Black Magic Design has also created their own sauce of raw for their digital cameras, and now many other manufacturers are following suit and are offering improved post production solutions.
Netflix specifies camera models acceptable for their productions, and the other streaming services seem to follow suit. These requirements mean that the ARRI Alexa, ARRI Alexa Mini, and ARRI Amira cannot be used on original Netflix productions. If you want to use an ARRI camera then you can choose between the ALEXA 65 or the recently added ALEXA LF.
This is because Netflix specifications state that a camera must have a true 4K UHD sensor (equal to or greater than 3840 photosites wide) and that 90% of the total runtime of a final program should be captured on an approved camera. The only exception to the 90% rule is for nonfiction content, where the threshold can be more flexible.
Also any cameras other than the primary camera (crash, POV, drone, underwater, etc.) must be approved.
Anyone mastering images for later viewing on any display must use an accurately calibrated grading display. There is no alternative to this, regardless of the expected viewing environment or relative accuracy of the final displays the material will be viewed on. This includes material expected to be viewed in a theatre; on home TVs; on the web; on mobile phones & tablets, with digital signage - in other words, anywhere.
Calibration is achieved by the use of a probe, which measures the amount of light in the environment as a first operation. Steve Shaw of states that the ambient light for Home Entertainment should be 10 nits (just under 3 foot lamberts). The room is set at 10 nits by regulating the lights and using black cloth. Care should be taken to avoid as far as possible reflections on the grading screens, and the room itself should be preferably without windows to exteriors with their associated changing light. One fairly inexpensive solution to expedite set up time and the amount of ambient light is to use pop up gazebo such as the one and make a "room within a room".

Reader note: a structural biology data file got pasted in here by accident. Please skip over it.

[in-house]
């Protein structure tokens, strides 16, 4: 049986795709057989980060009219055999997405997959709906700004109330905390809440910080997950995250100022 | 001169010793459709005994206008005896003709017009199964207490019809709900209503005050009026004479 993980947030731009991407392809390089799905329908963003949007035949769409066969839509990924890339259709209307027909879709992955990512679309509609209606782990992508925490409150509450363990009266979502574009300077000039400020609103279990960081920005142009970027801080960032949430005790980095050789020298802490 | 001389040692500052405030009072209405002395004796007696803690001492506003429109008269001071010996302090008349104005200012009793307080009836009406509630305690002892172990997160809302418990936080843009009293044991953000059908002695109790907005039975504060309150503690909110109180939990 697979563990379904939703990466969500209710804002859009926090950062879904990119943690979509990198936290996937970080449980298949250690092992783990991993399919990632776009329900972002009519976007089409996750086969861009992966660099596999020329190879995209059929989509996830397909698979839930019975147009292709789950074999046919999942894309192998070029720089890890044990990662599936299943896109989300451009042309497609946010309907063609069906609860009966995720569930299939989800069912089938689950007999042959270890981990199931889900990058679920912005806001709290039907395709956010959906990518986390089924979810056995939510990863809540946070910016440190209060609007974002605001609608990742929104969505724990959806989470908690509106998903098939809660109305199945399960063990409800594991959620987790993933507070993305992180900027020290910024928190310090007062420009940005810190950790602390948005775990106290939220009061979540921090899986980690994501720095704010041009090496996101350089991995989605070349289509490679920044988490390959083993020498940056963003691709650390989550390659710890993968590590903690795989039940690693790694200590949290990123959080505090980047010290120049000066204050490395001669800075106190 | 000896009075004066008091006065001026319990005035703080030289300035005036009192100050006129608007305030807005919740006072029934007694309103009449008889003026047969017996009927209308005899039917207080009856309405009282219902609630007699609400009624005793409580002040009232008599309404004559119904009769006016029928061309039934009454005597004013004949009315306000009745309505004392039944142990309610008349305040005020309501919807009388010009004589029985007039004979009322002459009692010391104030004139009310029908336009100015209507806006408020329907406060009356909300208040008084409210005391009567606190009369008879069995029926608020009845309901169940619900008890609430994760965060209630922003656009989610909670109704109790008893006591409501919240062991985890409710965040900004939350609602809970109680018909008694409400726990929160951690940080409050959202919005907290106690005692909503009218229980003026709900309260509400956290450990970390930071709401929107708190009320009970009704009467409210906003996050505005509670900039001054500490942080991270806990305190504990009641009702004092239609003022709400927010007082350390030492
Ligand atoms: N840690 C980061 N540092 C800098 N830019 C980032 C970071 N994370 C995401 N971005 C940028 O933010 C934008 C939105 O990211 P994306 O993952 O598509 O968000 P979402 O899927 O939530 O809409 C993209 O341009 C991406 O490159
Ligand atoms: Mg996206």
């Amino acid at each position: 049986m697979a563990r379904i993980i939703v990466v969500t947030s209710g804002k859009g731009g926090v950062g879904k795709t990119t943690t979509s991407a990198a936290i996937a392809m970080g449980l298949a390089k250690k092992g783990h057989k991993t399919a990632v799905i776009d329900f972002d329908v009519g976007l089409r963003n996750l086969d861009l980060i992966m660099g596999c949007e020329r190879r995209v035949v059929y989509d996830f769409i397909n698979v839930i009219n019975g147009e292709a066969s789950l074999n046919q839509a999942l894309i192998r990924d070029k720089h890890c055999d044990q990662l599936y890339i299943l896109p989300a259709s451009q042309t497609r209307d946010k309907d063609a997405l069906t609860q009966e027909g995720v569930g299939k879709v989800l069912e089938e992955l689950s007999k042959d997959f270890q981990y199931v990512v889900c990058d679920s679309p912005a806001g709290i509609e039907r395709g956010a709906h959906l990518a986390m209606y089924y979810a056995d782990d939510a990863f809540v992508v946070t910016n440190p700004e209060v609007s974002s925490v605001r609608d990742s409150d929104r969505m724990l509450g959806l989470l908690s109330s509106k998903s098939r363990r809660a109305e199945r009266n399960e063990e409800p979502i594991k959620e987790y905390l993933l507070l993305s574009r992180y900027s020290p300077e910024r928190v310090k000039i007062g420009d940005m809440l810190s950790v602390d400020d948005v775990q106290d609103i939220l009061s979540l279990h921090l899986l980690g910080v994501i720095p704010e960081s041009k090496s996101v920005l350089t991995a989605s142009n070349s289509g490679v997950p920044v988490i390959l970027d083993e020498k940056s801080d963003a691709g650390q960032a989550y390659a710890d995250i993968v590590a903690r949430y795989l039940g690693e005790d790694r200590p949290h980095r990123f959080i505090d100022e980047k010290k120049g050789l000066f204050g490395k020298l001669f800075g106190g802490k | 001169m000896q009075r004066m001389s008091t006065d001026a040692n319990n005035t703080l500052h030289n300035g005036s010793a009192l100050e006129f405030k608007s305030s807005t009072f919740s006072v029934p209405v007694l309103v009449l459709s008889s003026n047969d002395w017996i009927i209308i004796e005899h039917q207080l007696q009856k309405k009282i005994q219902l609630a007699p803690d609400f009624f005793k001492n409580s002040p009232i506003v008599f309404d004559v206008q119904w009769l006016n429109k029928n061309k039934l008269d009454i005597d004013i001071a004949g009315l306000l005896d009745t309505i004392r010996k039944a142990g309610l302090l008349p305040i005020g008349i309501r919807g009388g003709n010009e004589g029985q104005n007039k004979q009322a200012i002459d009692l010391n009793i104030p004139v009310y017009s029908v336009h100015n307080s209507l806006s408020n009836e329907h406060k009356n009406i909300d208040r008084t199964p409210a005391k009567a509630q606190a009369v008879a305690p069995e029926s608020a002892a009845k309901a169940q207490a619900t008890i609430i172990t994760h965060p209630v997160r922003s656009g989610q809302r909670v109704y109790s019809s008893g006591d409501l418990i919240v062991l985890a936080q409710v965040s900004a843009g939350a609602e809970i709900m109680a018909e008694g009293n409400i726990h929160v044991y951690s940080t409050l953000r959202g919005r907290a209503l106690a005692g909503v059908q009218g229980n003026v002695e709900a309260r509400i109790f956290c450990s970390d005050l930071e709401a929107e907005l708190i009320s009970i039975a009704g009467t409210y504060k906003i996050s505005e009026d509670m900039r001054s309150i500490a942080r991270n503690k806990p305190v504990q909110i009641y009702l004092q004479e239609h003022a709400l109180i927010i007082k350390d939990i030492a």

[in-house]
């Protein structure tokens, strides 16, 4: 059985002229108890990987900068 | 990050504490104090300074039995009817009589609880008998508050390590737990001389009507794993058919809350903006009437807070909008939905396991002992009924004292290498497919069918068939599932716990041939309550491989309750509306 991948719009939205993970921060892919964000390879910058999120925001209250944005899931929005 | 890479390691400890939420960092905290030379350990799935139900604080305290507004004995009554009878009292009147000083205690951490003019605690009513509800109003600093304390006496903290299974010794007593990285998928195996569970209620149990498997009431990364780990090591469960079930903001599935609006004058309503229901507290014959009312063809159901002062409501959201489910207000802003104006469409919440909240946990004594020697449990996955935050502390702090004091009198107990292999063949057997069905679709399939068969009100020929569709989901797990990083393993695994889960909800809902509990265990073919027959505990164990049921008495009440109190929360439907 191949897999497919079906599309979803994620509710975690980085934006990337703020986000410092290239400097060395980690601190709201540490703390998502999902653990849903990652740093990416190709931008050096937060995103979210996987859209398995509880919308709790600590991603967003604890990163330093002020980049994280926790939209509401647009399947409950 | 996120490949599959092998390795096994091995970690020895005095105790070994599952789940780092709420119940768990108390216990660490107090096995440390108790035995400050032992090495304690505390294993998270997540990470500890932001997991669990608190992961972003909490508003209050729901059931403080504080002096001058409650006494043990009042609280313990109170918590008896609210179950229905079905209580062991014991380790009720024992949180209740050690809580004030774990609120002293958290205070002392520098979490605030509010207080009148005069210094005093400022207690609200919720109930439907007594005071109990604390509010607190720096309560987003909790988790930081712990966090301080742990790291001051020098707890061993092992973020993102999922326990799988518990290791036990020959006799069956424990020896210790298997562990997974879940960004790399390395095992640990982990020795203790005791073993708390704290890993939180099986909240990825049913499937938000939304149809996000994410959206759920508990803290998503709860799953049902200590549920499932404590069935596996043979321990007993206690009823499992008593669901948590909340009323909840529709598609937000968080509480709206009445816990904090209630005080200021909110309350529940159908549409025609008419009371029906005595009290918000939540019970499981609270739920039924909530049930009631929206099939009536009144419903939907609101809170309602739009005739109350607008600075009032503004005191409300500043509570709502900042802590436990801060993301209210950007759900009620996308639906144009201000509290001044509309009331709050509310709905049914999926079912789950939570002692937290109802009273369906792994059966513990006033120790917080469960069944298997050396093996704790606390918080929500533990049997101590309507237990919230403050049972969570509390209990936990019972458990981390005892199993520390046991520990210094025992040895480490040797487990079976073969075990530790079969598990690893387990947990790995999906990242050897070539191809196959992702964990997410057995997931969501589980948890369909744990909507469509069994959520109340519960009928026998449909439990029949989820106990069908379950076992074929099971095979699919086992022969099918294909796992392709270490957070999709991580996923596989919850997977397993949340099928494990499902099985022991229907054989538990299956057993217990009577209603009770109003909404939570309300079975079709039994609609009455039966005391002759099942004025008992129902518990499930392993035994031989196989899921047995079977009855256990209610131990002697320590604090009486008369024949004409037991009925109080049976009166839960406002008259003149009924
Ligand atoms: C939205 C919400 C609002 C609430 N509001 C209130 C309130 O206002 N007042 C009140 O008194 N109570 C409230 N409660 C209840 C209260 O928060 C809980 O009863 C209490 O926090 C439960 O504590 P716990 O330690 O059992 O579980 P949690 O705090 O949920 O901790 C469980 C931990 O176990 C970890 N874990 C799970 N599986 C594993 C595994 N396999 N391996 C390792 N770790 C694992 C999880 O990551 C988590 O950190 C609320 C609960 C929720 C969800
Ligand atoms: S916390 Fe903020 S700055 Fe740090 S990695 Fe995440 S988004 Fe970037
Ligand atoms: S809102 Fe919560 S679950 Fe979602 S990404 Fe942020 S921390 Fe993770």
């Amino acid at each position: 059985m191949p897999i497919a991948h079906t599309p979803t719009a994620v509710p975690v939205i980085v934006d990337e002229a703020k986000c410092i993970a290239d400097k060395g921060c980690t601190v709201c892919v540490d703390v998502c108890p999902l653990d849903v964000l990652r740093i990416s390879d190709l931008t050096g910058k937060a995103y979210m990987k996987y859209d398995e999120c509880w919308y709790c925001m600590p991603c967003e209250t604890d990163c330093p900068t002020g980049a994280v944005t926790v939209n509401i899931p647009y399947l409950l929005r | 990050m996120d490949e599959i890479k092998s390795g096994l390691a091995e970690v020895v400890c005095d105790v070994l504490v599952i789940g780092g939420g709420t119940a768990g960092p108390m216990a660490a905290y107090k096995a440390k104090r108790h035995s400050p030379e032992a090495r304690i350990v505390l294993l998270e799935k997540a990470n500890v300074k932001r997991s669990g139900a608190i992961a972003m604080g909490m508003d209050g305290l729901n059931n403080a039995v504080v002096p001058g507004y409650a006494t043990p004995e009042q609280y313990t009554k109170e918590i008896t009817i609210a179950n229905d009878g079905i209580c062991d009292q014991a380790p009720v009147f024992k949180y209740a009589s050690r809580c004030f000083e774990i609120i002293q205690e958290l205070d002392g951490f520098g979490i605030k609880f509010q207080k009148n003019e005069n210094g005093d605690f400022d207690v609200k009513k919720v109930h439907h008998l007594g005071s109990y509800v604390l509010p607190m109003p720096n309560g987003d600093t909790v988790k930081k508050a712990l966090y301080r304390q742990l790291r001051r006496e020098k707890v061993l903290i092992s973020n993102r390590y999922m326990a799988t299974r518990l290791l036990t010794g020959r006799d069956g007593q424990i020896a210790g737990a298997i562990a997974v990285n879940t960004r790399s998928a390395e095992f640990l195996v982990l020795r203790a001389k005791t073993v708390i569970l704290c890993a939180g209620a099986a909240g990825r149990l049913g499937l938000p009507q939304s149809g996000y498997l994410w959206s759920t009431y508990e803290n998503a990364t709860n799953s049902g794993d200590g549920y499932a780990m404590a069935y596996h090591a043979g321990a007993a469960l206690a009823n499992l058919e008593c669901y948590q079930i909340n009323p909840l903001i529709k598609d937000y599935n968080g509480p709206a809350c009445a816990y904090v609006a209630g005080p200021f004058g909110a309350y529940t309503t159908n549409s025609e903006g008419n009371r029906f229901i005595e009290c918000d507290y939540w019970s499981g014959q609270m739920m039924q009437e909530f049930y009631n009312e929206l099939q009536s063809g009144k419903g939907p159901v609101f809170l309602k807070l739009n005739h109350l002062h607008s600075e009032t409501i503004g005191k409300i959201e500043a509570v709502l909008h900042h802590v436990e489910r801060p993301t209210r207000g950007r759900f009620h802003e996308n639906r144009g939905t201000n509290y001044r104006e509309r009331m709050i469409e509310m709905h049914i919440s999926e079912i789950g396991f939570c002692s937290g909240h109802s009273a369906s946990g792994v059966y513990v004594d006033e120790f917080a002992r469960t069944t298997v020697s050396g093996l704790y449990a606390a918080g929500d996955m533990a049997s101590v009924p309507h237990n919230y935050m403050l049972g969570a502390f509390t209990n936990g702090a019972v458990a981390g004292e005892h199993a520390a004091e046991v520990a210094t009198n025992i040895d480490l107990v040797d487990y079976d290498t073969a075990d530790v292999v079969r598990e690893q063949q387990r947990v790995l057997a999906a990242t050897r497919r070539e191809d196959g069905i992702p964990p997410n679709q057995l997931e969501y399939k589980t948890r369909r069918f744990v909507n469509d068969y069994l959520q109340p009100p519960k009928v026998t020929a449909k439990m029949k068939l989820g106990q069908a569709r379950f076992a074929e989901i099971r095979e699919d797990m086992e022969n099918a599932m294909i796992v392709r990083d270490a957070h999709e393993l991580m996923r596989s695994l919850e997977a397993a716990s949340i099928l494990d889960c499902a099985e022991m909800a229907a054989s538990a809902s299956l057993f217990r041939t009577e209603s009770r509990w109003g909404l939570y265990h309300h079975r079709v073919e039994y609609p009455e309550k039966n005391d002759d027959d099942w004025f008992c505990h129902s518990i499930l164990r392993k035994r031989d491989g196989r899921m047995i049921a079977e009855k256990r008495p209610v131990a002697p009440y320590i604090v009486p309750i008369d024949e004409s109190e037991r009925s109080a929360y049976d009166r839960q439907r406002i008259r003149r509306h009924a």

Once the ambient light level is ascertained and then set up in the Light Illusion software, then the probe is used to measure the screen's brightness, gamma and colorimetry with a sequence of specific colour patches displayed. Finally, the software elaborates a 3d LUT from the readings, and this is applied to the images sent to the Apple XDR screen so that it will display the colours, gamma and intensity we need for specific projects.
For theatrical deliverables, image calibration can be achieved if there is a room that can be darkened so that it can become as dark as a Cinema. The afore-mentioned pop up gazebo may work well for this too. Calibration for digital signage needs to take into account whether this is going to be displayed in interiors or exteriors and the Apple XDR screen rotates easily to become a vertical display for this and other vertical formats. Events will also have a particular calibration depending on the lighting at the event itself.
Calibration with Steve Shaw's Light Illusion
Some Digital Camera Examples
More information on Digital Cameras from Netflix
Technical Notes 8k